8. B.Y. says:

    This is a great tip ! Is this written in a book somewhere ?

  9. Edward says:

    What about the Forward button in the explorer frame in Longhorn? Shouldn’t that be visible but greyed out if there isn’t a page to go forward to, rather than not visible at all? I’ve seen several people comment on it being missing.

  10. Rob Meyer says:

    I agree with the first poster. There’s very few things I ever think should be removed completely. Much better to disable, but provide an explanation as to why. There is nothing more frustrating than trying to walk through a manual, say for a foobie player, which says something like "to enable sound on your foobie player, go to setup->sound and click on "enable sound"". Then you go to that menu, property page, or whatever user control is currently in style and the enable sound choice is greyed out (or worse yet, completely absent) with no explanation.

    That drives me nuts because it spawns all kinds of questions; do I have the right plugin installed, do I have the same version of the software, do I not have the right driver, where is the log for why the driver did or didn’t load, what driver would I even be looking for, etc.

  11. Adrian Oney says:

    One interesting problem on removing an operation entirely is diagnosis.

    Example: If you can’t suspend your machine because of a non-powermanagement aware driver, you don’t get the suspend/hibernate options on the shutdown menu. But, now there is no event that can tell you which driver is at fault (assuming you don’t have a special keyboard key for this).

    Some of this could be addressed by hiding the reason the option was removed in the event log. However, such locations are not easily discovered by the user. Furthermore, that may be an inconvienent place to launch a troubleshooter tool.

  12. Anonymous says:

    Sometimes I have no idea why a menu option is disabled. Take for example notepad. Sometimes the Go To option under Edit is disabled. I finally found out by debugging that it is the Word Wrap feature (which is persistent) that disables the GoTo feature. I wonder how non-developers are expected to find out why Go To is gone.

  13. Marc Wallace says:

    If you’re disabling menu items for the purpose of hiding functionality for versioning, be sure to not just disable the menu item, but do a check in the invoked method to make sure the user should really be there.

    I’ve seen a lot of programs that use the same executable for their "demo" version and the real one, where you can quickly purchase a passcode/.reg/whatever online to enable the full functionality. Most of these dynamically disable (on parent menu open). It’s about ten minutes of work (would be two if I were faster) to bring up SoftIce and prevent the disabling… thus opening up the functionality.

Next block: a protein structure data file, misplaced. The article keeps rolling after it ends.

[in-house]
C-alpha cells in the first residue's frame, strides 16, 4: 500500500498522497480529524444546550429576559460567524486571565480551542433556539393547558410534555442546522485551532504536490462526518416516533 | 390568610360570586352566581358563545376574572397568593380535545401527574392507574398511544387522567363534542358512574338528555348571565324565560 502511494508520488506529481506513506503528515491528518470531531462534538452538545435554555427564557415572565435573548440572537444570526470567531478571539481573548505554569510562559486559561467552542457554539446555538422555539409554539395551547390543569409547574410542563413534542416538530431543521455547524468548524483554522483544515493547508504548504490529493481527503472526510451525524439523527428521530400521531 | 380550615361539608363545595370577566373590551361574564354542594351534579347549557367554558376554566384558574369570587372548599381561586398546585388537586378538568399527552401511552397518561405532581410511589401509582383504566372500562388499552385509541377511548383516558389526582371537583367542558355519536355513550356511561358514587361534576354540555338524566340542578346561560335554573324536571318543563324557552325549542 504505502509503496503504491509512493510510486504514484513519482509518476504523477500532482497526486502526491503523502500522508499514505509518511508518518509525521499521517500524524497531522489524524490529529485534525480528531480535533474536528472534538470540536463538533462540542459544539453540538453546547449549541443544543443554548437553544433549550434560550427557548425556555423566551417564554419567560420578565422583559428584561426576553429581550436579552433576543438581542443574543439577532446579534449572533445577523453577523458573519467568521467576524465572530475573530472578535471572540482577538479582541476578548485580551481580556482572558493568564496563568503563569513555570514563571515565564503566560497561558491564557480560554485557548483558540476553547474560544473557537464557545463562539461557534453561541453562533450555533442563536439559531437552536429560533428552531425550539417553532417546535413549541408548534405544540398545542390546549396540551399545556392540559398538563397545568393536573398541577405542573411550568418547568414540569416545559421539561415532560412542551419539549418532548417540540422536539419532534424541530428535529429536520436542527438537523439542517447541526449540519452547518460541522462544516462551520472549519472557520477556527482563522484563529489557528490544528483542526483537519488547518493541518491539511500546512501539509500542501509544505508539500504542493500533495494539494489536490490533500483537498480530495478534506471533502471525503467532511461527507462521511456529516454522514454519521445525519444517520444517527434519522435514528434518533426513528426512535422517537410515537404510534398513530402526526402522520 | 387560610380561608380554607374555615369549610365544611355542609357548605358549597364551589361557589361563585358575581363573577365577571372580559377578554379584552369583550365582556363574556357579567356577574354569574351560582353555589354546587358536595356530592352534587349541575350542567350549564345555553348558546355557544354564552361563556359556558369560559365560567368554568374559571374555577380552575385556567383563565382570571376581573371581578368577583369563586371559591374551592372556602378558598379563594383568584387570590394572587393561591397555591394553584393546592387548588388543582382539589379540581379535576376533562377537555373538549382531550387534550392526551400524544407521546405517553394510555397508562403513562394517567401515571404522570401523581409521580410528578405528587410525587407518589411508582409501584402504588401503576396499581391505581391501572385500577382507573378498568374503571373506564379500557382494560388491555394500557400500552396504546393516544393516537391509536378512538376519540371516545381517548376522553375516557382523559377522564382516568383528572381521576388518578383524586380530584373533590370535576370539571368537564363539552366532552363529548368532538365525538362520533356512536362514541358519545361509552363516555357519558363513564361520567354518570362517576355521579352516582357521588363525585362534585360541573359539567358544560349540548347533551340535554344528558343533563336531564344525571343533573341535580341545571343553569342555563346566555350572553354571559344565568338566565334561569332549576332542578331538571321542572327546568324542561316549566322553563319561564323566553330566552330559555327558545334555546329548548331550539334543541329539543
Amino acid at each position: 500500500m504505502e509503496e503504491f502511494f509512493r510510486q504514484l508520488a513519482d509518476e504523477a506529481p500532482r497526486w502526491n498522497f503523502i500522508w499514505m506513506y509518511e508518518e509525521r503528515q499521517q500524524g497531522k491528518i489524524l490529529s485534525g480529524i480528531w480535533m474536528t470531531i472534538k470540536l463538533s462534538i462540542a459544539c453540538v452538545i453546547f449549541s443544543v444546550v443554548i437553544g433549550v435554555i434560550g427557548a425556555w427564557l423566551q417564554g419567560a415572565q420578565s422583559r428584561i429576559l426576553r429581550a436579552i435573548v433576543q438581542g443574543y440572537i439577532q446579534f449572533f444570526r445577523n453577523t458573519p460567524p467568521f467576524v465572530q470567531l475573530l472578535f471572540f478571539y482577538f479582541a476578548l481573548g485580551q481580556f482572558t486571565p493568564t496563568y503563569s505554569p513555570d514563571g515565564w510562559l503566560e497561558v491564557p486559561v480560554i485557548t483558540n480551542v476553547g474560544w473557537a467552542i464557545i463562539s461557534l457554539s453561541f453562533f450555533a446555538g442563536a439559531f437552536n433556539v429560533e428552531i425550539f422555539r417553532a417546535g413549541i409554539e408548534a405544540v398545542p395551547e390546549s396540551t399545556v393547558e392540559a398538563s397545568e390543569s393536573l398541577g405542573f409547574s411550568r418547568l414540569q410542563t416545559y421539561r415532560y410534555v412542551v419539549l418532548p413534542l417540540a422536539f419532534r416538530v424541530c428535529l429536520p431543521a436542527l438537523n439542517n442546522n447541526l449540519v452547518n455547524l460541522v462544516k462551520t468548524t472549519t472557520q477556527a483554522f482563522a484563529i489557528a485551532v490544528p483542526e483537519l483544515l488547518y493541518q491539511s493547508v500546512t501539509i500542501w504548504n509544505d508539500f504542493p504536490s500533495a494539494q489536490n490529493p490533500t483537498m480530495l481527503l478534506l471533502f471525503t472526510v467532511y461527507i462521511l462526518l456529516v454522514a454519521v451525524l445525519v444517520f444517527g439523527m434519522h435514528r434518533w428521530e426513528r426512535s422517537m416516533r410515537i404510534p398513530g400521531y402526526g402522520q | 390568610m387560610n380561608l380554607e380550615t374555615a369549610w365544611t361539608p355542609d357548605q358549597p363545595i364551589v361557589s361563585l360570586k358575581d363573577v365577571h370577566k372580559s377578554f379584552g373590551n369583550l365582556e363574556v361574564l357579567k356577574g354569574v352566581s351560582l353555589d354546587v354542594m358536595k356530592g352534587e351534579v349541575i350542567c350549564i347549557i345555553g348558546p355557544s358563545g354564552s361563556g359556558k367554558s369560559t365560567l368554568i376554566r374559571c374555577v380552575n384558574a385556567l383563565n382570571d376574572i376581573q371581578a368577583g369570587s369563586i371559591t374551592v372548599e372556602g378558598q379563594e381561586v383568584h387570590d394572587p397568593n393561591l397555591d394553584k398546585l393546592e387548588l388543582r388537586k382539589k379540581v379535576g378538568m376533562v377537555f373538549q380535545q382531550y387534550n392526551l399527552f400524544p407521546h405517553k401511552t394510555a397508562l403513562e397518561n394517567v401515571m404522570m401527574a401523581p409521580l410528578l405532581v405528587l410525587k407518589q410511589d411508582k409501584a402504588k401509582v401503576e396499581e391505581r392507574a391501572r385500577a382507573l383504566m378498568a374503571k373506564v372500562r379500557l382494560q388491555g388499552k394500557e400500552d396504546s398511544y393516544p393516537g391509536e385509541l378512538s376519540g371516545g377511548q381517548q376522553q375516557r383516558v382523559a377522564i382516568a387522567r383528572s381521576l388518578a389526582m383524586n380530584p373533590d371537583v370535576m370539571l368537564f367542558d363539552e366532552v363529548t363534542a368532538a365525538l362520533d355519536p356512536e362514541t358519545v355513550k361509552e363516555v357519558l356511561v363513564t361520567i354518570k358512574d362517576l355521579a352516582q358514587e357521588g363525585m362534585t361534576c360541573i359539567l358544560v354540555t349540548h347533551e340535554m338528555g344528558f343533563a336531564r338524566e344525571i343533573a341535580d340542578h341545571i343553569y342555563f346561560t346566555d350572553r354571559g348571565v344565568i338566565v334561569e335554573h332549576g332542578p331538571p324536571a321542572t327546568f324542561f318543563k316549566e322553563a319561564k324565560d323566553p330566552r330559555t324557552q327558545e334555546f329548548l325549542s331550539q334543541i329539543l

I understand in this case that they’re trying to demonstrate "yes, Martha, this product really does do X". It’s just the way it’s implemented.

    So, Raymond’s comment "Experiments have shown that if something is shown but disabled, users expect that they will be able to get it enabled if they tinker around enough." is particularly apt. ;-)

    And, yes, this sort of thing isn’t the main thrust of Raymond. I agree in general that if there’s no way to enable it, don’t even bother showing it. That works as a general principle for me. But it doesn’t handle the marketing aspect, where the vendor *wants* you to see what you’re missing. If there were a second type of standard "disabled" look&feel, then you could show both.

  14. Brad C. says:

    As for the disabled Go To feature, Google for "notepad go to disabled". If you hit the "I’m feeling lucky" button it will take you right to http://blogs.msdn.com/oldnewthing/archive/2003/11/19/55744.aspx Or you could just read Raymond’s blog a bit more fastidiously :)

  15. Phil Jollans says:

    I prefer to use a program with fairly static menus, where items are enabled and disabled. For example, I always disable the dynamic menus in Word and in the Windows start menu.

    Dynamically changing menus are disorientating.

    Look at it this way. In one case a user may play around to try to enable a disable menu item. In the other case, he has to keep opening all the menus, to see if any new and interesting items have suddenly appeared!

  16. Moi says:

    I’m with Phil and the others. If you remove a menu item you change the position of other items in the same menu (in terms of their position from top/bottom). Since I know where menu items are I can usually just select the menu, move the mouse, and click, without looking too hard. If the item is disabled nothing happens (good or bad), but if it is missing then I just might nuke the USA by mistake (this could be good or bad depending on your viewpoint).

  17. Eric Hop says:

    I have always hated dynamically changing menus because they go completely against my muscle memory.

    Those ‘clever’ menus of lately always confuse me. Luckily up till now this feature can be disabled, but I dread the day that some *ssh*le that thinks he knows what’s best for me decides I don’t need to be able to disable those ‘personalized’ menus.